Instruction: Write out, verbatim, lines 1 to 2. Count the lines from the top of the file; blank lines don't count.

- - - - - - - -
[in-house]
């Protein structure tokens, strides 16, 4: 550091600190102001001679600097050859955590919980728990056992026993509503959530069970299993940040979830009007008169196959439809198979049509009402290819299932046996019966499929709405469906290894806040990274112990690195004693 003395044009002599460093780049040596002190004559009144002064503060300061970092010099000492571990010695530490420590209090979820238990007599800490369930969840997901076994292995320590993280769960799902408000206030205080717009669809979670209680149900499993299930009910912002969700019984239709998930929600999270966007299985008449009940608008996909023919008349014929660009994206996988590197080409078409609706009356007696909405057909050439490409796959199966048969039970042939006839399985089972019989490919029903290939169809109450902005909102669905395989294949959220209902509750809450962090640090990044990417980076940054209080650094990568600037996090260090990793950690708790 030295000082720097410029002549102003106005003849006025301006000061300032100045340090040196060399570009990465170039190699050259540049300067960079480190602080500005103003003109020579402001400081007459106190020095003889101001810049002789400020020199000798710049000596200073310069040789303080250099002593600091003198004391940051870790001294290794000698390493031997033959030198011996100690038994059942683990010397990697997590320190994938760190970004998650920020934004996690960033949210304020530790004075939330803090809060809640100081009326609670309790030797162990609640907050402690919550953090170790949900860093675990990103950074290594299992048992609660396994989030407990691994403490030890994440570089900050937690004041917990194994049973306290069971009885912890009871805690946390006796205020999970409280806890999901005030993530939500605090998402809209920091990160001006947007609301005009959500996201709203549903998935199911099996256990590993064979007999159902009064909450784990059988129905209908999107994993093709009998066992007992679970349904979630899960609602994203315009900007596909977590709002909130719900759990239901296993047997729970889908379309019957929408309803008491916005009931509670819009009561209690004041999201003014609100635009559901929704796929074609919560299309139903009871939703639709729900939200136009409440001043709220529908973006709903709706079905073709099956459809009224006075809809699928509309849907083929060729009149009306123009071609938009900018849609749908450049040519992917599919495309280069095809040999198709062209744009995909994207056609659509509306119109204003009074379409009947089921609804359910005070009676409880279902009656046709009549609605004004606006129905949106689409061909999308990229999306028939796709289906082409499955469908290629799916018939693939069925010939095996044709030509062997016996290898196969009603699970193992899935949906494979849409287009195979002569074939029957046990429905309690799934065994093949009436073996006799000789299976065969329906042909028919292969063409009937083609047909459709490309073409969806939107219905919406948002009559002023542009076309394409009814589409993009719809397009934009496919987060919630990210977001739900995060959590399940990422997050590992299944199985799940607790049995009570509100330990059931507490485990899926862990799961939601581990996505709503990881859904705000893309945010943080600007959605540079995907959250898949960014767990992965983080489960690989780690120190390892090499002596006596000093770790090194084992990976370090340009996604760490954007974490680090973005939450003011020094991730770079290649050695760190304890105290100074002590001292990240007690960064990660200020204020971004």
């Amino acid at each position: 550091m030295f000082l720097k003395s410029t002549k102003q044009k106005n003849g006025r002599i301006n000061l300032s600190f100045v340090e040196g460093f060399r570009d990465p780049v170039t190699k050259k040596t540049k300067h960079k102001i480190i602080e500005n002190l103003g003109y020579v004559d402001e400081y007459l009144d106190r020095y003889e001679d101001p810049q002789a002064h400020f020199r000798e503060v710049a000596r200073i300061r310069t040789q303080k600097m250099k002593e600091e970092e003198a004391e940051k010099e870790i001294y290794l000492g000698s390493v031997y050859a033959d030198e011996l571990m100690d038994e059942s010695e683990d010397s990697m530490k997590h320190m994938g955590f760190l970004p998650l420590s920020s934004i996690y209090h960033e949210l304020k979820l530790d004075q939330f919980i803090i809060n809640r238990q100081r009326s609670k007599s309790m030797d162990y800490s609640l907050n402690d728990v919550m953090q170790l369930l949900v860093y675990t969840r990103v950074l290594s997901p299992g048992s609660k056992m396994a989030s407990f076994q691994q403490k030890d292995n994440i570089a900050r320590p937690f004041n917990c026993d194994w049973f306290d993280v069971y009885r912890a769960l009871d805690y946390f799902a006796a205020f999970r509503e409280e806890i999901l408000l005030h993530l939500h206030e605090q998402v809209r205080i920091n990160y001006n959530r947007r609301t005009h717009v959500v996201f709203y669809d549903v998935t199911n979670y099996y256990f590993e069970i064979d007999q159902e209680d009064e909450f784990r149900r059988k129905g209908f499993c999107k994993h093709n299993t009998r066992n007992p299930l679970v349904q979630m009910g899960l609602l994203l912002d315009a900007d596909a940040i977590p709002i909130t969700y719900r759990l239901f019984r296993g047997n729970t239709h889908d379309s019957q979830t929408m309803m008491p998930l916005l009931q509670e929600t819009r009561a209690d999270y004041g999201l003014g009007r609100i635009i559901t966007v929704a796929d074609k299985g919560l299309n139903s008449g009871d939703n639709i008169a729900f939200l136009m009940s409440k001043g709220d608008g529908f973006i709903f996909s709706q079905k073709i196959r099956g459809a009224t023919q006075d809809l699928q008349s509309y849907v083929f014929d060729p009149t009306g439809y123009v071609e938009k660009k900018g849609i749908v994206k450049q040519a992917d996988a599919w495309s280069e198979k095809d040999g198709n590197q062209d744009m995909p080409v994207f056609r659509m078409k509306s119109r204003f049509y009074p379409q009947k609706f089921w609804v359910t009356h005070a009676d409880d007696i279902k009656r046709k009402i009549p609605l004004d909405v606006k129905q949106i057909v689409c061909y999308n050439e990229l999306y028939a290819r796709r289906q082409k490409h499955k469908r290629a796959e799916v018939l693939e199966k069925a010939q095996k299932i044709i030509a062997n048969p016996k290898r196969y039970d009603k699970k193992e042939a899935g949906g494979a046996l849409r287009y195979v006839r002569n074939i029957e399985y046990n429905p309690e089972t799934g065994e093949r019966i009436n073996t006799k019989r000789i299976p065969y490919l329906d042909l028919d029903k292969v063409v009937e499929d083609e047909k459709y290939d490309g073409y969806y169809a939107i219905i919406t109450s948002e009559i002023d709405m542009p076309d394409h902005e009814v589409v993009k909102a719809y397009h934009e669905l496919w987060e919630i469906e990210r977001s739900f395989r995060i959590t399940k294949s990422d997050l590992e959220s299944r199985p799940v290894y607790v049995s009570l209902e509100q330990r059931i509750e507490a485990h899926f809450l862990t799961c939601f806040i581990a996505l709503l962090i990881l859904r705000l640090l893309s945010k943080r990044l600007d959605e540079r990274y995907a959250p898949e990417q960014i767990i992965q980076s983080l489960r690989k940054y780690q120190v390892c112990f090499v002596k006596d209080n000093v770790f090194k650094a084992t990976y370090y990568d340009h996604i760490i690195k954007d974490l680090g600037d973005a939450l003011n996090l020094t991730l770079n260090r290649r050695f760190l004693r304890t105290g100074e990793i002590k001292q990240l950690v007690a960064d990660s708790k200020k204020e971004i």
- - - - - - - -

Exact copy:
[in-house]
């Protein structure tokens, strides 16, 4: 550091600190102001001679600097050859955590919980728990056992026993509503959530069970299993940040979830009007008169196959439809198979049509009402290819299932046996019966499929709405469906290894806040990274112990690195004693 003395044009002599460093780049040596002190004559009144002064503060300061970092010099000492571990010695530490420590209090979820238990007599800490369930969840997901076994292995320590993280769960799902408000206030205080717009669809979670209680149900499993299930009910912002969700019984239709998930929600999270966007299985008449009940608008996909023919008349014929660009994206996988590197080409078409609706009356007696909405057909050439490409796959199966048969039970042939006839399985089972019989490919029903290939169809109450902005909102669905395989294949959220209902509750809450962090640090990044990417980076940054209080650094990568600037996090260090990793950690708790 030295000082720097410029002549102003106005003849006025301006000061300032100045340090040196060399570009990465170039190699050259540049300067960079480190602080500005103003003109020579402001400081007459106190020095003889101001810049002789400020020199000798710049000596200073310069040789303080250099002593600091003198004391940051870790001294290794000698390493031997033959030198011996100690038994059942683990010397990697997590320190994938760190970004998650920020934004996690960033949210304020530790004075939330803090809060809640100081009326609670309790030797162990609640907050402690919550953090170790949900860093675990990103950074290594299992048992609660396994989030407990691994403490030890994440570089900050937690004041917990194994049973306290069971009885912890009871805690946390006796205020999970409280806890999901005030993530939500605090998402809209920091990160001006947007609301005009959500996201709203549903998935199911099996256990590993064979007999159902009064909450784990059988129905209908999107994993093709009998066992007992679970349904979630899960609602994203315009900007596909977590709002909130719900759990239901296993047997729970889908379309019957929408309803008491916005009931509670819009009561209690004041999201003014609100635009559901929704796929074609919560299309139903009871939703639709729900939200136009409440001043709220529908973006709903709706079905073709099956459809009224006075809809699928509309849907083929060729009149009306123009071609938009900018849609749908450049040519992917599919495309280069095809040999198709062209744009995909994207056609659509509306119109204003009074379409009947089921609804359910005070009676409880279902009656046709009549609605004004606006129905949106689409061909999308990229999306028939796709289906082409499955469908290629799916018939693939069925010939095996044709030509062997016996290898196969009603699970193992899935949906494979849409287009195979002569074939029957046990429905309690799934065994093949009436073996006799000789299976065969329906042909028919292969063409009937083609047909459709490309073409969806939107219905919406948002009559002023542009076309394409009814589409993009719809397009934009496919987060919630990210977001739900995060959590399940990422997050590992299944199985799940607790049995009570509100330990059931507490485990899926862990799961939601581990996505709503990881859904705000893309945010943080600007959605540079995907959250898949960014767990992965983080489960690989780690120190390892090499002596006596000093770790090194084992990976370090340009996604760490954007974490680090973005939450003011020094991730770079290649050695760190304890105290100074002590001292990240007690960064990660200020204020971004």